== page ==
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A Joint MIMO-OFDM Transceiver and MAC Design for Mobile Ad Hoc Networking

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2004 International Workshop on Wireless Ad-Hoc Networks A Joint MIMO-OFDM Transceiver and MAC Design for Mobile Ad Hoc Networking Taiwen Tang, Minyoung Park, Robert W, Heath, Jr. and Scott M. NettIes Department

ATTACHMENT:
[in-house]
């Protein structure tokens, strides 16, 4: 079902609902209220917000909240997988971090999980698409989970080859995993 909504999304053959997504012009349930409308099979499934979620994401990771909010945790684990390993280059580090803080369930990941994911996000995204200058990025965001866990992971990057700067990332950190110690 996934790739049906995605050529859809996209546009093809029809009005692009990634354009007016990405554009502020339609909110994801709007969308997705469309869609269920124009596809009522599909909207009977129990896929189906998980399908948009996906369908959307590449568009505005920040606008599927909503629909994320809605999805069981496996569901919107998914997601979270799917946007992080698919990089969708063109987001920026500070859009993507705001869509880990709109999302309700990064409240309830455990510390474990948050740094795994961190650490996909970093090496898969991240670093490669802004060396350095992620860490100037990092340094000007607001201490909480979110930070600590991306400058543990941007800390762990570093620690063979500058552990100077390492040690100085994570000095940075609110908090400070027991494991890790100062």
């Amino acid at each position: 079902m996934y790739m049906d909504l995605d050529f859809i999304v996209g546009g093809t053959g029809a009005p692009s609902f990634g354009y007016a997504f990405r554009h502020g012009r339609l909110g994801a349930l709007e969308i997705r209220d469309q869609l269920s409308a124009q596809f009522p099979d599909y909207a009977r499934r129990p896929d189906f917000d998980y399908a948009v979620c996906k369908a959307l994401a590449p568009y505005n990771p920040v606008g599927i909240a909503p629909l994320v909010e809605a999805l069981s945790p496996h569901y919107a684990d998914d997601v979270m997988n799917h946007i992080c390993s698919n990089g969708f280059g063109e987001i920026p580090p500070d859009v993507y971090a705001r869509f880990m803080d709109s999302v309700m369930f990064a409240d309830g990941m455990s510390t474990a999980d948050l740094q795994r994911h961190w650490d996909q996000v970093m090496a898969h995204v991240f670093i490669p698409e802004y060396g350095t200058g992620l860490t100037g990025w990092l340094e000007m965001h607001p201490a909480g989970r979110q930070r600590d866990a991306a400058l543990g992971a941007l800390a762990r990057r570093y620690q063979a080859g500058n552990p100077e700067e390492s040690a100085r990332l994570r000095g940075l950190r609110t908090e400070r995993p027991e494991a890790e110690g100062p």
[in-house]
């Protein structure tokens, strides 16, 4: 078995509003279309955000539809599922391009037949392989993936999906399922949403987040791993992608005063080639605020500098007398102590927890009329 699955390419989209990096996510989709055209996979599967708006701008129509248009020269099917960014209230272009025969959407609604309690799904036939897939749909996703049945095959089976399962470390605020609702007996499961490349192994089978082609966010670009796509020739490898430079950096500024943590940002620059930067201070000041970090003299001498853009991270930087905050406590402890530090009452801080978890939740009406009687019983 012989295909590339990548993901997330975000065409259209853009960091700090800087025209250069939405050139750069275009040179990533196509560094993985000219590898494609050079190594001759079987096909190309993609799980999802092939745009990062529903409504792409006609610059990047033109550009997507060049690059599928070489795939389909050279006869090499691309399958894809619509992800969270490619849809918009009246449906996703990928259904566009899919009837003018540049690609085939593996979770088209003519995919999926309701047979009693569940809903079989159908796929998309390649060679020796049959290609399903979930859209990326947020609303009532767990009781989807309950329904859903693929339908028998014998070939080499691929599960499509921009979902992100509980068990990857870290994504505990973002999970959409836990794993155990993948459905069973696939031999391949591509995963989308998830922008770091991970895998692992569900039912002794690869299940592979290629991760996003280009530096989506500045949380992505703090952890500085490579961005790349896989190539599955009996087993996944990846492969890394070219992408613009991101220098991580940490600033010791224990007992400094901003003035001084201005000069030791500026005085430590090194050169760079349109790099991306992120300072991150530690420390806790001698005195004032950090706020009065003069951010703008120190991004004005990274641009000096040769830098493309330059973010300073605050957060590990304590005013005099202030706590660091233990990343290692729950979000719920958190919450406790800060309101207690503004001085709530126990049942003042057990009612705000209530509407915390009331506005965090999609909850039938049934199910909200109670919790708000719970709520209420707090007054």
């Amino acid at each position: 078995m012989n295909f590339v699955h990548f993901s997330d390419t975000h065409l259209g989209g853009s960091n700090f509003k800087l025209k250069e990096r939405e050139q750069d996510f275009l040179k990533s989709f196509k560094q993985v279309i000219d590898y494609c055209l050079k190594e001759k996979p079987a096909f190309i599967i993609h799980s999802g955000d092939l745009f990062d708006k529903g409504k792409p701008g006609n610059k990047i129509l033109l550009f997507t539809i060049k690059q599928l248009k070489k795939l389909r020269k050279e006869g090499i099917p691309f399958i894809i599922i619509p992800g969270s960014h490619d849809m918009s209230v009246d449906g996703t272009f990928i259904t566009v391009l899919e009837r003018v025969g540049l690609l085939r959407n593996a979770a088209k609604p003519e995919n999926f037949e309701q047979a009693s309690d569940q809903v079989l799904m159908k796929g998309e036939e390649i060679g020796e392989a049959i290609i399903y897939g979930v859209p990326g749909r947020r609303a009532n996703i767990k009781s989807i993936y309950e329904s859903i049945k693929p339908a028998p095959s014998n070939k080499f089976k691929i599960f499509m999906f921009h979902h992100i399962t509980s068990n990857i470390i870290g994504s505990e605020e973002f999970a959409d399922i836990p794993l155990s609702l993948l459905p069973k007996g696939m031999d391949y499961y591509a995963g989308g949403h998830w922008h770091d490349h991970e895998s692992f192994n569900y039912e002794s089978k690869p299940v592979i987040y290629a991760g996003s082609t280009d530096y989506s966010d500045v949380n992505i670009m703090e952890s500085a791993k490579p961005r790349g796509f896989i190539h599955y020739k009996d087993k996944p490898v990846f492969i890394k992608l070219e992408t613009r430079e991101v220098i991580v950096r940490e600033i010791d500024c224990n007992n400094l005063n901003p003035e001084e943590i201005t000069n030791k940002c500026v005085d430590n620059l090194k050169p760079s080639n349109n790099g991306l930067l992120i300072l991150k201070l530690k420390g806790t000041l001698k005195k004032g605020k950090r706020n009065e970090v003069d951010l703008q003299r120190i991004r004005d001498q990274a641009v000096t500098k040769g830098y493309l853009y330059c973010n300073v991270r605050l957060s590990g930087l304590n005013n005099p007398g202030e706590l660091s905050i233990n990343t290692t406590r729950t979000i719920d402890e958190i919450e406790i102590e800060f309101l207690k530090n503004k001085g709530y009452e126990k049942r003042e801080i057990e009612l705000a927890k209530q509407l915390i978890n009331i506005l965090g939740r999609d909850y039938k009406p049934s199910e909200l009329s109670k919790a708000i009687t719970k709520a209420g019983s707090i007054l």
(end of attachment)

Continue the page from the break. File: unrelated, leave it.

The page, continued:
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2004 International Workshop on Wireless Ad-Hoc Networks A Joint MIMO-OFDM Transceiver and MAC Design for Mobile Ad Hoc Networking Taiwen Tang, Minyoung Park, Robert W, Heath, Jr. and Scott M. NettIes Department of Electrical & Computer Engineering, The University of Texas at Austin, Austin, TX , Abslracl-In this paper, we present a prodsing joint design of a physical layer transceiver architecture and a medium access controi (MAC) protocol for multiple-input mu1 tiple-output (MIMO) orthogonal frequency division multiplexing (OFDM) ad hoc networks. The receiver design is based on a new spacetime interference cancelling technique for MIMO-OFDM ad hoc networks which suppresses co-channel interference and jammers, separala out multiple data streams, and minimizes inter-carrier interference (ICI). We take a cross layer approach to design the medium access control (MAC) protocol to fully exploit the advantages of the physical layer transceiver architecture. The MAC protoco1 is the recently developed medium access control protocol - Mitigating Interference using Multiple Antennas MAC (MIMA-MAC). It takes the advantage of the ability of MIMO-OFDM to demodulate multiple data streams to solve a key problem of style MACS. Joint physical and higher layer simulations confirm that our joint design experiences good performance in terms of BER and MAC throughput and fairness. I. INTRODUCTION Mobile ad hoc wireless networks are decentralized selforganizing wireless communication networks that do not require a fixed infrastructure. They generally have the ability to self-configure and thus CM quickly respond to loss of nodes, changes in network topology, and link fluctuations due to fading and interference. While ad hoc networks provide the network robustness required in the wireless battlefield environment, limitations due to fading from the multi-path channel, collisions from other nodes in the network, and jamming from hostile interferers, unfortunately, limit the overall network capacity. One approach for improving the link and system capacity of an ad hoc network is through the use of multiple transmit and receive antennas configured to create multiple-input multipleoutput (MIMO) communication channels. There has recently been increased attention in ad hoc networks empioying directional antennas, smart antenna arrays, and more recently MIMO technology. Fully exploiting MEMO capability in a mobile ad hoc network requires a flexible physical layer to provide various modes of operation to exploit the diversity and capacity advantages as well as a MAC protocol that can efficiently choose from the multitude of modes of operation. In this paper we review a promising joint design of physical layer system architecture and MAC protocol for broadband MZMO ad hoc networks. The physical layer system is built on MIMO-OFDM modulation, which combines the capacity /0~$ IEEE 31 5 benefits of MIMO with the IOW complexity equalization property of OFDM (orthogonal frequency division multiplexing). A novel space-time / space-frequency interference cancelling receiver is adopted to suppress co-channel interference (CCI j, separate multiple data streams, compensate for asynchronicity between different users, and suppress intercanier interference (ICI) through channel shortening [l]. Compared with prior work [Z], [3], our scheme estimates the space-time equalizer coefficients, the equalization decision delays, and the post equalization channel directly from the training data [I]. The MAC solution uses the Mitigating Interference using Multiple Antennas MAC (MIMA-MAC) protocol, first proposed in [4]. It exploits the flexibility introduced at the physical layer to improve the performance not simply by improving the performance of a link but by solving the problems of a conventional carrier sense multiple access with collision avoidance (CSWCAj and request-to-send/clear-to-send (RTSKTS) handshaking based MAC protocol. Using the IEEE MAC protocol [SI in the Distributed Coordination Function (DCF) mode for multi-hop ad hoc networks incurs two problems: unfairness between the neighboring traffic flows and degradation of throughput [6], [7]. These problems arise. because several transmissions cannot occur simultaneously. The MIMA-MAC protocol takes advantage of our MIMO- OFDMs receiver s ability to separate multipie data 5treams to solve this problem. Our previous work on MIMA-MAC [4] assumed only a narrowband MA40 physical layer and was not customized for our broadband MIMO-OFDM receiver [l]. Crass-layer simulation shows that our proposed MAC protocol improves the system throughput and fairness compared with an I-style MAC using the same physical layer techniques. 11. MIMO-OFDM AD Hoc DESIGN REVIEW MIMO-OFDM ad hoc networks face various challenges at both the physical and MAC layer, In this section, we review a joint design of the physical layer transceiver architecture and MAC protocol to tackle these problems. A MAC level solution, which utilizes physical layer interference cancellation functionality, is proposed to solve the problems inherent to style MACS, and a MIMO-OFDM transceiver design that supports simultaneous communications needed by the MAC is discussed. e _ :... r w.11 w*k.n.r~l 0 m.11 swmr~.t$~... Fig. 2. A demonstration of the basic idea of the MIMA-MAC protocol. Active antennas are colored in gray Fig. 1. The throughput performance of the 802. I I system over an ideal channel model for a linear topology network consisting of four nodes (an ideal channel only has path-lass but no fading). A. Why not leee I Style MACS? For wireless ad hoc networking, the existing MAC protocol would be ideal if common off the shelf (COTS) solutions were to be usable. Unfortunately, it has been shown that s MAC when used in the Distributed Coordination Function (DCF) mode suffers both from unfairness [6] and significant throughput degradation [7] when carrying multihop traffic. This is despite s MAC having been designed to avoid the hidden node problem by using a request-tosendlclear-to-send (RTSKTS) scheme, We illustrate these problems associated with the MAC in Figure 1. A simple network which consists of four nodes are studied here. All the four nodes are arranged linearly. The first node transmits to the second, which is 200m away, and the third node transmits to the fourth, which is also 200m away. Each flow remains constant bit rate and attempts to saturate the channel. The figure shows what happens as we vary the distance between the second and third node. In some cases, one flow dominates over the other, while in others the overall throughput is reduced. Not until the.distance is 6OOm do both flows experience full and fair throughput. Similar results are obtained for the case that node four transmits to node three, except that instead of having unfair throughputs both flows experience significant throughput degradation. With this example of a simple linear network topology, we illustrate the problem of unfairness and throughput degradation associated with the EEE style MAC. Essentially, this problem is caused by simultaneous channel access by node one and three. Unfairness arises because the MAC unfairly favors one transmitter over the other. Throughput degradation arises because the MAC does not completely solve the hidden node problem and transmissions from one flow collide with those of the other. Neither Aow succeeds at sending packets when both transmissions are at a high rate. B. A MAC Level Solution Supported by MIMO Technology One solution to the unfairness and throughput degradation problem is to make simultaneous transmissions happen wilhoul 31 6 interfering each other. Then the MAC would not need to choose one transmitter over another, eliminating the source of unfairness. Further, hidden nodes would no longer cause collisions, eliminating the source of throughput degradation. MIMO technology can provide such a capability by cancelling interferences between the simultaneous transmissions. Further, since with MIMO technology, we use spatial degree of freedom for interference suppression, there is no loss in spectral efficiency, The MIMA-MAC [4] (Mitigating Interference using Multiple Antennas MAC protocol) is designed specifically for networks with MMO, and is a good solution for solving the unfairness and throughput degradation problem. Figure 2 shows the basic idea of our MAC for the topology we discussed above, for the one transmit, two receive antenna case. Node one wishes to receive data from node zero, but is also in the transmission range of node two, which is transmitting to node three. Using MIMO technology, node one is able to receive both of the transmissions and to successfully decode the transmission from node zero, thus eliminating node two as an interferer. However, the ability to use multiple antennas in this way does not mean that we can do away with the MAC entirely, because although we can cancel the interference from one additional flow (or more generally from N - 1 flows if we have N antennas) we still must avoid having more flows than we can cancel. Our MAC achieves this by allowing several transmitters to negotiate for the right to transmit, using essentially the same techniques as , except that we allow (for the two antenna case) two nodes to access the channel simultaneously. Details of how this is done and the protocol descriptions are available in [4]. a) Sources of Interference in MIMU-OFDM: The higher level MIMA-MAC solution demands a lower level - physical layer architecture to make the magic of simultaneous communications without interference happen. In particular, for ad hoc networking employing MIMO-OPDM modulation in the physical layer, we need to battle various interferences, and compensating for asynchronicity between users. Dominant sources of interference are the co-channel interference from multiple users, co-antenna interference due to the use of multiple transmit antennas, and the interference from jammers, MIMO-OFDM systems also experience intercanier interference (ICI), which arises when the assumptions about the channel required for OFDM do not hold. Sources of IC1 include channel variation during an OFDM symbol period, and a muhipath channel that is longer than the cyclic prefix. Further, the asynchronicity between users can create additional I I_. 1 User 2 K / \ - 1 Fig. 3. A MIMO-OFDM ad hoc network with spatial multiplexing scheme (the number of active antennas is less than or equal to the number of receive antennas). Fig. 4. The block diagram of he two-stage interference cancellation receiver shown for two RX antennas. IC1 when the propagation delay differences between different users are significant [3]. Also, IC1 is pronounced by the MIMO technology [2]. 6) Conventional Approaches to MIMU-UFDM: Conventional equalization in MIMO-OFDM systems is performed in the frequency domain [8], for instance, per-tone beamfonning. Due to the asynchronicity of the user s signal, it has been shown in 19) that per-tone beamforming scheme can not completely cancei the IC1 introduced by the asynchronicity unless the number of antennas are greater than the number of time taps in the channel, which is not feasible in real systems: Further, the per cone beamforming scheme cannot handle the situation where the channel response is longer than the cyclic prefix [3], [9]. To tackle these problems, a new physical layer receiver architecture is required. C. The Proposed MIMO-UFDM Transceiver We illustrate the transceiver for this system in Figure 3 and Figure 4. Our receiver architecture first performs synchronization - frequency offset synchronization and timing synchronization. Notice that the main challenge for a MIMO- OFDM system is that we need to perform synchronization for each pair of transmit and receive antennas. The proposed synchronization procedure for a MIMO-OFDM system [lo] consists of two steps, and it is a feedforward solution designed for packet oriented applications. In the first step, the receiver estimates the frequency offset and timing Cjointly with space-time equalizer coefficients) for each transmit and receive antenna pair based on training sequences. Then in the second step, the phase rotation and the timing is corrected for each transmit data stream. After the two-step synchronization, RX 31 7 signals for different data streams are fed into the space-time equalizer banks to separate out the data streams. In our proposed receiver, a two-stage equalization proposed in [I] is performed to suppress the interference between data streams right after achieving synchronicity. As the first stage of the two-stage equalization solution, a space-time equalizer bank at the frontend is used to shorten the channel response to mitigate IC1 and suppress co-channel interference. The outputs of the space-time equalizer are data streams corresponding to the active transmit antennas. A novel direct training based method is proposed [l] to obtain the equalizer coefficients, the post-equalization shortened channel response and the equalization delay (effectively equivalent to the timing error) jointly via a joint optimization. In the second stage, we appiy a simple per tone scalar equalization and detection in frequency for each output data stream. The DFT operation is applied to the equalized signal after discarding the cyclic prefix, With the post-equalization channel response obtained from the joint optimization, a simple frequency tone equalization and detection scheme is conducted, which leverages in its low complexity and good performance [I]. A major advantage of our two-stage equalization architecture over the solution in [3J is that it does not require direcr channel estimates, and this provides resilience to co-channel interference and jamming. The other benefit is that we can compensate the timing error with the equalization delay obtained from the training. Details of the interference cancellation algorithm are available in [I]. We adopt the M-WINC method which is proposed and shown to be of very good BER performance in [I] for cross-layer simulations SIMULATION RESULTS A. Cross-layer Siinularion Enviroiiment To examine the joint design of the MAC and physical layer transceiver architecture, we conducted a cross-layer simulation. One of the challenges here is that the simulation tools used to validate designs at each layer are very different. MATLAB and the ns-2 network simulator are used for physical layer simulation and MAC layer simulation respectively. We first performed the physical layer simulation by measuring the BER of every possible packet transmission based on the ad hoc network topology that was to be used for the MAC layer simulations. We generated look-up tables which map channel realizations to BER s corresponding to the channel realizations. These tables were then fed into ns-2 and used to parameterize tbe MIMA-MAC simulation. To give a comprehensive performance measure of our joint transceiver and MAC design, we evaluate the physical layer BER performance with MATLAB simulation, and measure the performance of the MIMA-MAC system employing the space-time interference cancellation architecture both in terms of the throughput of the network and of fairness between two neighboring traffic flows. We compare the performance of the MIMA-MAC system with a style MAC that also employs the space-time interference cancellation algorithm and one-transmit and two-receive antennas to illustrate the performance improvement. (Note, the previous results presented in Section I1 were based on the actual EEE b physical layer.) * B. Simulation Setup a) Network configuration: A linear topology network consisting of four nodes with two antennas as shown in Figure 2 is used for cross-layer simulation. TO simplify the connection with the physical layer simulation, relative distances between nodes instead of absolute distances are used here. The distance between node 0 and node 1 and between node 2 and node 3 is fixed to be one unit distance, d = 1. By varying the distance between the receiver (node 1) and neighboring transmitter (node 2), D, from 0.5 to 3, we measure the system performance as the distance increases. bj Trufic model: To evaluate the MAC throughput and fairness, we use two constant-bit-rate (CBR) traffic flows, one from node 0 to node 1, Tro-1, and the other from node 2 to node 3, Tr2-3. The rate of each flow consumes the full channel resource in time and frequency, but we adopt MIMO technology for interference cancellation. c) Physical layer; The training based algorithm for the space-time interference cancellation architecture is the M- WINC proposed in [l]. The carrier frequency, the frequency bandwidth and the data rate are set to 2.4GHz, 2MHz and lmbps, respectively. The propagation delay is proportional to the distance between nodes. The path-loss exponent is set to 4 assuming that the distance between transmitter and receiver is sufficiently large [ll]. We fix the input SNR to be 12dEi. We set the packet reception threshold BER and the carrier sensing threshold BER to and lo-', respectively. Successful packet reception or carrier sensing is identified if the BER is below the corresponding threshold. The physical layer setup is the MIMO-OFDM modulation employing QPSK and 128 frequency tones per OFDM symbol. We set the cyclic prefix length to be 16. A block fading model is adopted in the simulation, i.e., the channel is assumed to be fixed over a frame which contains certain number of OFDM blocks, but for each frame, the channel has a different realization. Each coefficient of the discretetime sampled impulse response is generated according to a complex Gaussian distribution with zero mean and the variance inversely proportional to the path-loss. Each tap is uncorrelated in space and time. For each channel realization, only one OFDM block is needed for the equalizer training, and random training sequences are generated for equalizer training. In the training stage, the equalizer coefficients and the post-equalization channel response can be obtained via the joint optimization. After the training stage, we apply the equalizer obtained at the training stage to equalize the received signal. To enhance the bit error rate performance, we adopt convolutional coding with generator polynomial (133,171) and the IEEE a interleaving scheme across OFDM tones in the simulation. We apply the equal power allocation scheme across all OFDM tones for data transmission. Also notice that since the spatial multiplexing scheme is adopted, there is no interleaving in space. At the receiver, soft Viterbi decoding is applied for convolutional decoding. We calculate I lo-' I 4 6 a io SRR ga) is Fig. 5. A plot of BER vs. SNR averaged over 400 channel realizations with fixed equalizer memory length L = 12. The channel taps for the links 04 I and are both 6. The delay of link is proportional to D/d. the soft decoding metrics by the Euclidean distances for each frequency tone. The details can be found in [l]. C. Physical Layer Simulation Results With the given traffic Bow model, we study the BER performance of the traffic flow in the presence of cochannel interference from the traffic flow from Figure 5 illustrates the average BER performance (averaged over 400 channel realizations) of the link between 0 and 1 for different distances between node 2 and 1, varying from 0.5 to 3. Since the interference power decreases with the 4th power of the distance between node 1 and 2, and the propagation delay of flow 2 to 1 increases linearly with the distance, the BER performance is improved as the distance between node 1 and 2 increases. For 12 db input SNR, the average BER is on the order of lop5 even for the case of D/d = 0.5. D. MAC Layer Performance Evaluation The total throughput of the network is measured in bits/sec and fairness between the two traffic flows is measured using the fairness-ratio (FR), which is defined as